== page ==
The AI hype means Nvidia is making shiploads of cash

GRACE H100 GPU in front of a gray back drop.
(Image credit: NVIDIA)

Nvidia began its life as a maker of graphics cards, and it did so very successfully. But gaming is small potatoes compared to the vast sums of money being thrown around by mega corporations as they bet big on AI. Improved AI needs ever more powerful hardware, and Nvidia is taking advantage of that.

Tae Kim, a staffer from media outlet Barron's (via Tom's Hardware), cites consulting firm Raymond James in estimating Nvidia is making as much as 1,000% profit on each H100 compute GPU it sells. The estimate puts the base cost of a H100 GPU at $3,320, while the shipped product can sell for upwards of $30,000.

Of course, these estimates are just that: estimates. No one outside of Nvidia will know the true costs involved, not to mention the specifics of different SKUs, software, licencing and support, or even the prices on offer for those buying them. If I want to buy one H100 it's difficult, but if I want 10,000? My quote would be very much different. 

The current wave of AI hype is being driven by the computational requirements of Large Language Models (LLMs). One physicist believes they are "glorified tape recorders", but whether it's automation, customer service or delivering better data insights, AI is here to stay, and Nvidia is in a position to dominate this lucrative market for years to come. Companies like Intel and AMD are scrambling to catch up.

Full credit to Nvidia, which  deserves its success. Nvidia has been sowing the seeds of its tech for many years, and if predictions are true, the only way is up. It's a little analogous to the crypto currency GPU mining boom, but for companies with billions of dollars to spend instead of thousands or millions.

Nvidia Hopper GPU die

(Image credit: Nvidia)

Nvidia's next-generation GPU is codenamed Blackwell. But while the consumer and enterprise versions might share DNA, they will be quite different. Each family could end up with a different name, as Hopper did compared to the consumer oriented Ada Lovelace. It's sure that whatever Nvidia has cooking in its labs, big corporations will be lining up with compute GPU orders.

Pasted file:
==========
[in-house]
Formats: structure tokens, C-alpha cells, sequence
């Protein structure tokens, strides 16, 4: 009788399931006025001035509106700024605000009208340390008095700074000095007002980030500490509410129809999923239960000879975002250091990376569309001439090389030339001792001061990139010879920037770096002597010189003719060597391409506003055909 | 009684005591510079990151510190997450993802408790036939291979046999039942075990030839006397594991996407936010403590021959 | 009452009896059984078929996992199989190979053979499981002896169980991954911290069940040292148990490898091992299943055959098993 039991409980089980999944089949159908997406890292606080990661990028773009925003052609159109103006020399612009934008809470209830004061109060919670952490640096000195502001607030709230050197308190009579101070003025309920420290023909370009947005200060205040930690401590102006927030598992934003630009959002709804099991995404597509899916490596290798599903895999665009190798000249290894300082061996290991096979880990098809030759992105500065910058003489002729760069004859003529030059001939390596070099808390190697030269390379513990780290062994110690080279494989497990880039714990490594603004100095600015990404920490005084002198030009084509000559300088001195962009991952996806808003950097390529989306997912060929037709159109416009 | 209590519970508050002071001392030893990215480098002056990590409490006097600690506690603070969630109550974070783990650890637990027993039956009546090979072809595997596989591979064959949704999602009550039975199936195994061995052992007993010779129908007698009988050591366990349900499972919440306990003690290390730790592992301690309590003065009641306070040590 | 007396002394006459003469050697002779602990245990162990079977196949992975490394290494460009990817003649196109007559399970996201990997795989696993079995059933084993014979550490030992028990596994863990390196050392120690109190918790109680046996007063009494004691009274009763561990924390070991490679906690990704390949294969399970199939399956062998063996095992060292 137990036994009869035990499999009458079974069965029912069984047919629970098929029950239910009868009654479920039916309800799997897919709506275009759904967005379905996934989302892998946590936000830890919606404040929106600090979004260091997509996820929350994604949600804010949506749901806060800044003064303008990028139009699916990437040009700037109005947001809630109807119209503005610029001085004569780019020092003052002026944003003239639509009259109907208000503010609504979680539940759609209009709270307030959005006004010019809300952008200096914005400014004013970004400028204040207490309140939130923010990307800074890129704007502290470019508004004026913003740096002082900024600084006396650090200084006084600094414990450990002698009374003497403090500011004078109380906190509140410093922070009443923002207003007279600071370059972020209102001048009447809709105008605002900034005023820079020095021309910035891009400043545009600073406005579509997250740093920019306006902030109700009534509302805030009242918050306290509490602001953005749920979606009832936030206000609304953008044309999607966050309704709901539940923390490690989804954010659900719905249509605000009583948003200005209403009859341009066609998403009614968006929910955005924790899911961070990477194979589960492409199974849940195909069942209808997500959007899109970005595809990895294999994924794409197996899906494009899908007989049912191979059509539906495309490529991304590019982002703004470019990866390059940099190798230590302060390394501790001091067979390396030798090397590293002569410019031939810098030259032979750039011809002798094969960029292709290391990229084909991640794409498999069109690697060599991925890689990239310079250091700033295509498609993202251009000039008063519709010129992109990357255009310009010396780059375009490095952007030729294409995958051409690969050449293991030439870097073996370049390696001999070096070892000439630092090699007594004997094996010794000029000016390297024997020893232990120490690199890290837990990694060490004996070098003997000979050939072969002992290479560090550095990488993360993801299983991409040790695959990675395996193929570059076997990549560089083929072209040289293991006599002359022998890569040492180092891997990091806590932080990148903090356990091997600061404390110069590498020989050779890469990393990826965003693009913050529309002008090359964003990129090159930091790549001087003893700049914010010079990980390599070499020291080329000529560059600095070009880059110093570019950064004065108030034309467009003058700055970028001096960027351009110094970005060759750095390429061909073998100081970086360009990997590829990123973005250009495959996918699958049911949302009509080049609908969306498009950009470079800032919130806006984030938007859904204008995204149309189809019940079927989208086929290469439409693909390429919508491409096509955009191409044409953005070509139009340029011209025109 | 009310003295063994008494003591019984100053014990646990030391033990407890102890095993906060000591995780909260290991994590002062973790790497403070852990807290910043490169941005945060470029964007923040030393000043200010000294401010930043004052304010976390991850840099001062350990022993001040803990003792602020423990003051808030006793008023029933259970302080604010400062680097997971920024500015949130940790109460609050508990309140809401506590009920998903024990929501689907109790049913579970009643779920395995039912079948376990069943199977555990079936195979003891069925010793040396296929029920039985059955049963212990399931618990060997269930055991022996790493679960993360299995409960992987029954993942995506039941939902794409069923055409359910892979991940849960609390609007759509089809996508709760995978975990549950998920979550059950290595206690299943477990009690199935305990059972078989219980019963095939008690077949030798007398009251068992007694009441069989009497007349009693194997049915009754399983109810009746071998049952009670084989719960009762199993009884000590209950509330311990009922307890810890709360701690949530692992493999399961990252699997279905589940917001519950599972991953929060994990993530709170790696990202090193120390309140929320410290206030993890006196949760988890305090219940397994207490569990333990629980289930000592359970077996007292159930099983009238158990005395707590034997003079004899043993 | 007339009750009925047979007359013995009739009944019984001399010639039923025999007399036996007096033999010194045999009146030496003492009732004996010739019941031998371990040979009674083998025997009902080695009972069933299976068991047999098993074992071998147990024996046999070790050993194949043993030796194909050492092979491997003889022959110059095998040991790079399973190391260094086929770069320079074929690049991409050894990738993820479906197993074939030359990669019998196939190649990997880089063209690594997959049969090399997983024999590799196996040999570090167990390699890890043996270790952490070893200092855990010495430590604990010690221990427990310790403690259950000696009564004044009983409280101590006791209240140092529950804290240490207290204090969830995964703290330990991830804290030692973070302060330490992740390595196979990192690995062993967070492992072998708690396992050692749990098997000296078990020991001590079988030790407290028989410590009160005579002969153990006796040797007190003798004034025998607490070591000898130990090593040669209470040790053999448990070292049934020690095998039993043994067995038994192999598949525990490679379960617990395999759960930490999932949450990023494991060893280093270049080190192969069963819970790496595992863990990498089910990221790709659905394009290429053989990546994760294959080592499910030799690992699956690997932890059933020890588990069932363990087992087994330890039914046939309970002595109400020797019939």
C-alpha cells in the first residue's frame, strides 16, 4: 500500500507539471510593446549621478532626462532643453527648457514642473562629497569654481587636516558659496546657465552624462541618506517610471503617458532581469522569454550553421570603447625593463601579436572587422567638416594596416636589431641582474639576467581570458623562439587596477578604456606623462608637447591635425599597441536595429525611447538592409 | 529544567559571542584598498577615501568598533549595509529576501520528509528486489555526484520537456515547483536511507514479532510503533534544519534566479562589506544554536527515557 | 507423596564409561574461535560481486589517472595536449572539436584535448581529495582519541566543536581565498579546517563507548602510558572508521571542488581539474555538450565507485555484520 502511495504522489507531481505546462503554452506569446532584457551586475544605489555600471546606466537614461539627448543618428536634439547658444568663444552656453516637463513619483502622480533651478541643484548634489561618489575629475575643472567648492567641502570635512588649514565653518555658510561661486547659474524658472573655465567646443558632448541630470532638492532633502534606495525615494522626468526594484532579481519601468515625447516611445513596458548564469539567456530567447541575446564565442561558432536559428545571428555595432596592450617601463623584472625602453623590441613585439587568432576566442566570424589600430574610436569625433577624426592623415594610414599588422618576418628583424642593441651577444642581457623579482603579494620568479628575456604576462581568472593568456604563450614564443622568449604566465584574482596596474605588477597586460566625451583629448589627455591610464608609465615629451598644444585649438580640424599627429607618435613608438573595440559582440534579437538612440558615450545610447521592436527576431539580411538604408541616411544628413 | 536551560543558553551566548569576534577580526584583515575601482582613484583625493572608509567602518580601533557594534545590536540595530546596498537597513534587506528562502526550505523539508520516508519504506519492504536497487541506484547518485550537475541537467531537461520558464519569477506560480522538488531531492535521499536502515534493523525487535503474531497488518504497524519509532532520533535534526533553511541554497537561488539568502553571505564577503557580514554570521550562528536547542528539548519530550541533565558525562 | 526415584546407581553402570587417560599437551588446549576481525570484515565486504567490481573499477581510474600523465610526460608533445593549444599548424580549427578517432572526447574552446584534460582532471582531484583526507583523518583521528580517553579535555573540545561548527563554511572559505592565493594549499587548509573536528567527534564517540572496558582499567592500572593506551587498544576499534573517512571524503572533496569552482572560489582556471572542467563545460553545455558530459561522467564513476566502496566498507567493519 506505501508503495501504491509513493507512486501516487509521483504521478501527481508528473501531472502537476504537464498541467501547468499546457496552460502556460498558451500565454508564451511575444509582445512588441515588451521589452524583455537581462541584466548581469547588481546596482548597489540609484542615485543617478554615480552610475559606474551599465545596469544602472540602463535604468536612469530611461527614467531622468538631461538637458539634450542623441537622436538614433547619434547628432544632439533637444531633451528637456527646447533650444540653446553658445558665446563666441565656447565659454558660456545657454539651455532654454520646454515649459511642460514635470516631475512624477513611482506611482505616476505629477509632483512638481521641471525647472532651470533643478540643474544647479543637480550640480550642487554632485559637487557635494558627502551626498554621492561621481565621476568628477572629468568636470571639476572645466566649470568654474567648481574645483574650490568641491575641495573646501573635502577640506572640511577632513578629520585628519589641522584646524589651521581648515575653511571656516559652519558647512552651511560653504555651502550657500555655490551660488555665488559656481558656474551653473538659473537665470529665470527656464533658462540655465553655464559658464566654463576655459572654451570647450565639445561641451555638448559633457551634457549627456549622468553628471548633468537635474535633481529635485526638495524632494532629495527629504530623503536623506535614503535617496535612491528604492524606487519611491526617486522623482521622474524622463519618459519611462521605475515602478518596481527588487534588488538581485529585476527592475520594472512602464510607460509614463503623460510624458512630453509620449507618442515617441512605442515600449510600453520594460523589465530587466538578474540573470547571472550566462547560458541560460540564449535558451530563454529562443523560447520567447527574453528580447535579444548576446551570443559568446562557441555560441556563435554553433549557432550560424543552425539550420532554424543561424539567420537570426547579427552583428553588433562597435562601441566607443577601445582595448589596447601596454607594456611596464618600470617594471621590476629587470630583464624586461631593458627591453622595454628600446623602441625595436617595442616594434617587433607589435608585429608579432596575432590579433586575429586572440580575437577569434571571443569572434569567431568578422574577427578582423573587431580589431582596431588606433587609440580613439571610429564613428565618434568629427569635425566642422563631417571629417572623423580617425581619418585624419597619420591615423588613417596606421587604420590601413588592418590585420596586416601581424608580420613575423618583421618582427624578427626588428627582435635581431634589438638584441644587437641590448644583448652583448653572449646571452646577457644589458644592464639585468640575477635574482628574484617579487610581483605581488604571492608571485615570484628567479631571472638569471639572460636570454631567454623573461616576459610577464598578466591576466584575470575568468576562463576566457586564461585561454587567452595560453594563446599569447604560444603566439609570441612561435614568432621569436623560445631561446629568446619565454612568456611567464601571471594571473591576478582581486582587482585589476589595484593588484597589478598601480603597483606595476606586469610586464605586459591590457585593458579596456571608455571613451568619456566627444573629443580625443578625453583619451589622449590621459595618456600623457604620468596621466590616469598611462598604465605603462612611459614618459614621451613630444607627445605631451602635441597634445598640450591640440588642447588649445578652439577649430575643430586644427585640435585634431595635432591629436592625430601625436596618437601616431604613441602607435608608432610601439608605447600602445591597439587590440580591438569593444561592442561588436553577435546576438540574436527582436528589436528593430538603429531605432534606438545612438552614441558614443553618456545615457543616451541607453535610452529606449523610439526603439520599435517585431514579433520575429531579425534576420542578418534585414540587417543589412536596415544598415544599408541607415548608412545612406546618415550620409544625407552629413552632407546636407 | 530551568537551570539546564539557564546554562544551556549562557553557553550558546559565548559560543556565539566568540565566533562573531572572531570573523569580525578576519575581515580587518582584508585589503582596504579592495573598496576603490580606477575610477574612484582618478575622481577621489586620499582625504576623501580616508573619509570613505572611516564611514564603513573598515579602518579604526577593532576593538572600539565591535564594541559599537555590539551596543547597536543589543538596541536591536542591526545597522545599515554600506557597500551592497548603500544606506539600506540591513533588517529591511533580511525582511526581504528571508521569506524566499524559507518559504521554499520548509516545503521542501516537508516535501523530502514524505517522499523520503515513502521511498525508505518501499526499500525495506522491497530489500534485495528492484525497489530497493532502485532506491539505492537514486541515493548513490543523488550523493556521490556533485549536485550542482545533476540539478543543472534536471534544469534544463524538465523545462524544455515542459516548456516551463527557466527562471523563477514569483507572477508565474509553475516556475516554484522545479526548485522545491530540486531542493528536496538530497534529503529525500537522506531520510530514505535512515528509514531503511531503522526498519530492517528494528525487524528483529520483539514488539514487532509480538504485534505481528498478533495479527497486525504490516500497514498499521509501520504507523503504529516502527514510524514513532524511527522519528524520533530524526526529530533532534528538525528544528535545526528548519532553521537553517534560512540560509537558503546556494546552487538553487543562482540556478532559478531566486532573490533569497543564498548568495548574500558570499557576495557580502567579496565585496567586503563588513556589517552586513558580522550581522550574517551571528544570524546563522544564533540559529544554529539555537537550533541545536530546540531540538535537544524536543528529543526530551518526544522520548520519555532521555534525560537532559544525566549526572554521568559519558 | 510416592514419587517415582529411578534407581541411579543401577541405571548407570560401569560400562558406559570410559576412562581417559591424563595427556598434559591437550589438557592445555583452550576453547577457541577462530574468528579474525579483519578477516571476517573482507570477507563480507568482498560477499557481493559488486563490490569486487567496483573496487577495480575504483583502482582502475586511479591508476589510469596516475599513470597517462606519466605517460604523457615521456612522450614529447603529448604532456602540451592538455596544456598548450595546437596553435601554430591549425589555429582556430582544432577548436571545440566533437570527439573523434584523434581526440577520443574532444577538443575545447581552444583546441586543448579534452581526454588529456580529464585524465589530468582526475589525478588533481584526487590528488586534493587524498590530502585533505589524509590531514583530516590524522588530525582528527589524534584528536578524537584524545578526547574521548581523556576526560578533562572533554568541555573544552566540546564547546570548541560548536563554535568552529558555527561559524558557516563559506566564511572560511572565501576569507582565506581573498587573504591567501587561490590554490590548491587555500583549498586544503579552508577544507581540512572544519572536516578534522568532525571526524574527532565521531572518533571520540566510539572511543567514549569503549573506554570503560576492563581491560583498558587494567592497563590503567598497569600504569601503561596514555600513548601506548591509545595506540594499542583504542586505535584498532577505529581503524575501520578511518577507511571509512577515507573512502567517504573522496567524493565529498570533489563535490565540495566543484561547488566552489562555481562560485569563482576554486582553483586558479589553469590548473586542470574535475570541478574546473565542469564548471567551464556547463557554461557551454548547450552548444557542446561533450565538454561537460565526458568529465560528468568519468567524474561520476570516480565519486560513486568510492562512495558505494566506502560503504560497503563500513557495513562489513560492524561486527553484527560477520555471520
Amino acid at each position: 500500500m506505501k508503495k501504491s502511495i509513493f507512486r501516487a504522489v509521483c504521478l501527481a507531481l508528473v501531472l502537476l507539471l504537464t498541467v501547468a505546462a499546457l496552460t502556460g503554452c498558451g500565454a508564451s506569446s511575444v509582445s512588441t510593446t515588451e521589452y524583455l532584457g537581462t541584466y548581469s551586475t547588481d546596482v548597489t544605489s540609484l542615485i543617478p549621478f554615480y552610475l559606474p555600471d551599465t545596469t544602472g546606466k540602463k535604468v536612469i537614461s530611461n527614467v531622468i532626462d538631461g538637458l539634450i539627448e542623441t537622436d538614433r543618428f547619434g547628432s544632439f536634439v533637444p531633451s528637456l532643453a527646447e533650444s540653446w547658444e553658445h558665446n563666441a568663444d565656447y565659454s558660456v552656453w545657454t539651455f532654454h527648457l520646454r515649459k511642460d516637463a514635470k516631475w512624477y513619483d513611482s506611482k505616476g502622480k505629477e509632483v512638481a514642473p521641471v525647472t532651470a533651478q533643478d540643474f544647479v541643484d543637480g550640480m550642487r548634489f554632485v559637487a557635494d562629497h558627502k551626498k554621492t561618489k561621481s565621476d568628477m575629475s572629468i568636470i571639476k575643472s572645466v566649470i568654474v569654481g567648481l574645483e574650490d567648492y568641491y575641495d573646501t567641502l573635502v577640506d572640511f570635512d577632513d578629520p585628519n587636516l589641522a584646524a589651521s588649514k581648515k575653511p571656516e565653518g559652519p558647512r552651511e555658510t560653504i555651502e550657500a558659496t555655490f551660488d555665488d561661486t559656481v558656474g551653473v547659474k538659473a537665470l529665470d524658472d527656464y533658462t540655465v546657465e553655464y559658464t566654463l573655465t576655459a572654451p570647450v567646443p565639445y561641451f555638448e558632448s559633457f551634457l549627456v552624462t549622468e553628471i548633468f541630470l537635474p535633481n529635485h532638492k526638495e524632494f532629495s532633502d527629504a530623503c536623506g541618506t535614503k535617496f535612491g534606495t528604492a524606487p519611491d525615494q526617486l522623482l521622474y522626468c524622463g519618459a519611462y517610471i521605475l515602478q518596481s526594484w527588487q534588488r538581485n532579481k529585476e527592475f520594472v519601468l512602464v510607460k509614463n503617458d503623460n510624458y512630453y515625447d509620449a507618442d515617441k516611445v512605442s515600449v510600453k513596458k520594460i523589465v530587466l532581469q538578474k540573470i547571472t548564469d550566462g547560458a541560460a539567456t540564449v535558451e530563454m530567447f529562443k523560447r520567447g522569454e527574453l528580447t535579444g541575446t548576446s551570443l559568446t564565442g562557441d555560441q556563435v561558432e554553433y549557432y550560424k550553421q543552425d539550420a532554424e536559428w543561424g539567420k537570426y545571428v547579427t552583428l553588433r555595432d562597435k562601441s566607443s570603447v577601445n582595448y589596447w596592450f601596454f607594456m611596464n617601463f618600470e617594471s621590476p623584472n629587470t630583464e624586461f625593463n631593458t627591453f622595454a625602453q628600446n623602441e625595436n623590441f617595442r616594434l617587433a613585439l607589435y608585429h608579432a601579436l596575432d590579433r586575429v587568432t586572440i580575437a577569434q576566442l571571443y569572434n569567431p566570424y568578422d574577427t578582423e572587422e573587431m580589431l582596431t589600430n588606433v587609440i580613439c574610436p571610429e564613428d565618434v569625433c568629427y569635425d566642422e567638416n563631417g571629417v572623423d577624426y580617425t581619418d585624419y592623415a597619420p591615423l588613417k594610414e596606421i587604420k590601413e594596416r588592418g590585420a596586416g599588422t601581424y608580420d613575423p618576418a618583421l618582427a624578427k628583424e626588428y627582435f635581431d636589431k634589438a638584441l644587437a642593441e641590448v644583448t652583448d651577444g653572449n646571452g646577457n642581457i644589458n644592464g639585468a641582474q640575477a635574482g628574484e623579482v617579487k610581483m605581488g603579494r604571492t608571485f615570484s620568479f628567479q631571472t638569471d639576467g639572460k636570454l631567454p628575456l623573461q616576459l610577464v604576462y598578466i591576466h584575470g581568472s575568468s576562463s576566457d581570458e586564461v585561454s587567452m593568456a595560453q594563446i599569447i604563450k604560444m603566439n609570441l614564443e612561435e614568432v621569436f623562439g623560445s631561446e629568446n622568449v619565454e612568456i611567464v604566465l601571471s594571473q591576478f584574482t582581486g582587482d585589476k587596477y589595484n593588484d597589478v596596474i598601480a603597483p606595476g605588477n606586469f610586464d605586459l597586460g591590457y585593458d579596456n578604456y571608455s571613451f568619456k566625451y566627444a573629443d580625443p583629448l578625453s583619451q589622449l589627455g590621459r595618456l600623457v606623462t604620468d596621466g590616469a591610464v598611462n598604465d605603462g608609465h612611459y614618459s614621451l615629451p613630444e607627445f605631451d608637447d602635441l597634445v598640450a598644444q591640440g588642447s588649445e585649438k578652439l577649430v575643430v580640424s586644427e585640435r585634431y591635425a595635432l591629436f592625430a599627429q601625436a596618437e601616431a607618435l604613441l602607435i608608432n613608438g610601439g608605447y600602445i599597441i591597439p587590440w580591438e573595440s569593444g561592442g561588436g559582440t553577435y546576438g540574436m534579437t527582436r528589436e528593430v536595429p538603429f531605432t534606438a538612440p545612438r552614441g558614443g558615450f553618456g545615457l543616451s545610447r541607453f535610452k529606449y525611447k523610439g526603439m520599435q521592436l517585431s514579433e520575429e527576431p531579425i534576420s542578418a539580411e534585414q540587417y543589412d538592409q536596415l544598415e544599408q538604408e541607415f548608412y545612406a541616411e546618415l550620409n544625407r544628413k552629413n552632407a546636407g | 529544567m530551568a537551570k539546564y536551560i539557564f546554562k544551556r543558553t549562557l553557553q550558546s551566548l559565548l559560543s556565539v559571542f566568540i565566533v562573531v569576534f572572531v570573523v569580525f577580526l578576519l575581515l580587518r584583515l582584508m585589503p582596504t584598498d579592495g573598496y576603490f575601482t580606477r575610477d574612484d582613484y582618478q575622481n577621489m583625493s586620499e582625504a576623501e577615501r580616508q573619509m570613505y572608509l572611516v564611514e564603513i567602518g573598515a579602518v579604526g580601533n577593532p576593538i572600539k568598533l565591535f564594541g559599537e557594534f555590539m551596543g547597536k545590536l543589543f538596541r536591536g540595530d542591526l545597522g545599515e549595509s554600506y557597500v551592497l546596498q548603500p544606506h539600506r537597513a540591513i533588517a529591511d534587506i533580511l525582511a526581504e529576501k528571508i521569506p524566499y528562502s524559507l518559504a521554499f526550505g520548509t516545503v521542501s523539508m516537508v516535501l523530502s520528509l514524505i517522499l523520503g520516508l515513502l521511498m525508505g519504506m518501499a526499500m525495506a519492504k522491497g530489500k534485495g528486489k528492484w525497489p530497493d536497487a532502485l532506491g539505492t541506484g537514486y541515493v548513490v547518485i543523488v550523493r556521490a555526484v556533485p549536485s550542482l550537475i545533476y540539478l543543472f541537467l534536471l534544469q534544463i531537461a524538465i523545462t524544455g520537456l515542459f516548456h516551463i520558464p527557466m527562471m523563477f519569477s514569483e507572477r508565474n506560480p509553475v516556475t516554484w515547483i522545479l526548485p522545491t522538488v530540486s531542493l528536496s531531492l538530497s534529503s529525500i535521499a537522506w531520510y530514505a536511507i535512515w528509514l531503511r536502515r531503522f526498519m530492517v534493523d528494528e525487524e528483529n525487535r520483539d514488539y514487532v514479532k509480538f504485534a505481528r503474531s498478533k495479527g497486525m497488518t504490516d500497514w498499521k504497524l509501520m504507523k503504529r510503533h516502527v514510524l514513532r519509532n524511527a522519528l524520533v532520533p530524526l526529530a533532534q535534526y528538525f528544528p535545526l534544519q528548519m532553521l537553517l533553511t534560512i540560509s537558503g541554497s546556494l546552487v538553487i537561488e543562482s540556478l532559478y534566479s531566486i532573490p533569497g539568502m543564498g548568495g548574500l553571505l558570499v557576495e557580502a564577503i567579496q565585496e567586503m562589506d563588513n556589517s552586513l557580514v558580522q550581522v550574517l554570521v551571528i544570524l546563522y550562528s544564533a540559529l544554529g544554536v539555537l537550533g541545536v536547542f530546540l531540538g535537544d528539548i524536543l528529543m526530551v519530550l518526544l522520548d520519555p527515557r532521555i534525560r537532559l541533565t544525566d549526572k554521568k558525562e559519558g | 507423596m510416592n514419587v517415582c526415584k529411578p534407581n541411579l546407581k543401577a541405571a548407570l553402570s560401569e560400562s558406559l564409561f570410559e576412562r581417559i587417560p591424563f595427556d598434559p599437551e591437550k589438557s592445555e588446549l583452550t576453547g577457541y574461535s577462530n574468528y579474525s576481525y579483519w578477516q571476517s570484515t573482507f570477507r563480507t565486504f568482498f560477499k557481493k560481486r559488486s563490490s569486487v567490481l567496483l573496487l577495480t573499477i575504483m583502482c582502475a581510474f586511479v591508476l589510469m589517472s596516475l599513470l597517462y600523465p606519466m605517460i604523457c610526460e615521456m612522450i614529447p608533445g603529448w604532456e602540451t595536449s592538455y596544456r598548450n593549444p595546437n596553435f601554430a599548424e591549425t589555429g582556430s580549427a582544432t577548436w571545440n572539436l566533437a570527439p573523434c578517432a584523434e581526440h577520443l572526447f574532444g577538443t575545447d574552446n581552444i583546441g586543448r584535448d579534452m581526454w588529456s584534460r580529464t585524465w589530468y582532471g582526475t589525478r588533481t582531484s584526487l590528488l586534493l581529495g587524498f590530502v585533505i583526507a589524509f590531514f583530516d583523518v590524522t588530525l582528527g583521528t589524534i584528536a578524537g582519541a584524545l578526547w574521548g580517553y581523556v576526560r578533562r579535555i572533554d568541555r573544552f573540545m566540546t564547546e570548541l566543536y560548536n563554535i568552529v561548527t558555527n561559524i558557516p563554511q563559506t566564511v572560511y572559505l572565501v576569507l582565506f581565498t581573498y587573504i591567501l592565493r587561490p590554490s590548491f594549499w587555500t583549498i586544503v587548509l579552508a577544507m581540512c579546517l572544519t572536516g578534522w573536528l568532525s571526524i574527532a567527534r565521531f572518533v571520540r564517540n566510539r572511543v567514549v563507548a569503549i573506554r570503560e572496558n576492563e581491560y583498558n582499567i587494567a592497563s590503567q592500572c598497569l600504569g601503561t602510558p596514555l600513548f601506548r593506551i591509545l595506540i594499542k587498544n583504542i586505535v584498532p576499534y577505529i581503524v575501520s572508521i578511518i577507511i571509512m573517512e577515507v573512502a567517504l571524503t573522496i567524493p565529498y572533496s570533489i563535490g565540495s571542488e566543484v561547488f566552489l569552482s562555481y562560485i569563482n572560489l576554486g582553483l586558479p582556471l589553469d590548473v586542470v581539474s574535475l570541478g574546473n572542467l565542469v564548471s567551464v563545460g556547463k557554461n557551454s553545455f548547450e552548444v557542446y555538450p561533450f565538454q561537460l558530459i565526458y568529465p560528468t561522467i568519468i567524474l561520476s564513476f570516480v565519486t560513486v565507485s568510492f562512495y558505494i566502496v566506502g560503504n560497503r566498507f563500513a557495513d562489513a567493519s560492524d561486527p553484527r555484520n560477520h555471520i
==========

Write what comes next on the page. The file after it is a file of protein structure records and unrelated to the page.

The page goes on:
Nvidia's success can be interpreted as being good for gamers in general. Nvidia has more resources than ever to put into its gaming GPUs. It can hire more highly paid hardware and software engineers (with a bit of help from AI). It isn't showing any sign of neglecting the gaming GPU market, but with profits on offer that are an order of magnitude above that of gaming graphics cards, it'll be understandable if the professional market is where its attention is increasingly drawn. 

Nvidia's stock price dropped under the $5 mark in mid-2015 before reaching $480 in July of 2023. Not a bad increase. Not bad at all. 


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Chris Szewczyk
Hardware Writer

Chris' gaming experiences go back to the mid-nineties when he conned his parents into buying an 'educational PC' that was conveniently overpowered to play Doom and Tie Fighter. He developed a love of extreme overclocking that destroyed his savings despite the cheaper hardware on offer via his job at a PC store. To afford more LN2 he began moonlighting as a reviewer for VR-Zone before jumping the fence to work for MSI Australia. Since then, he's gone back to journalism, enthusiastically reviewing the latest and greatest components for PC & Tech Authority, PC Powerplay and currently Australian Personal Computer magazine and PC Gamer. Chris still puts far too many hours into Borderlands 3, always striving to become a more efficient killer.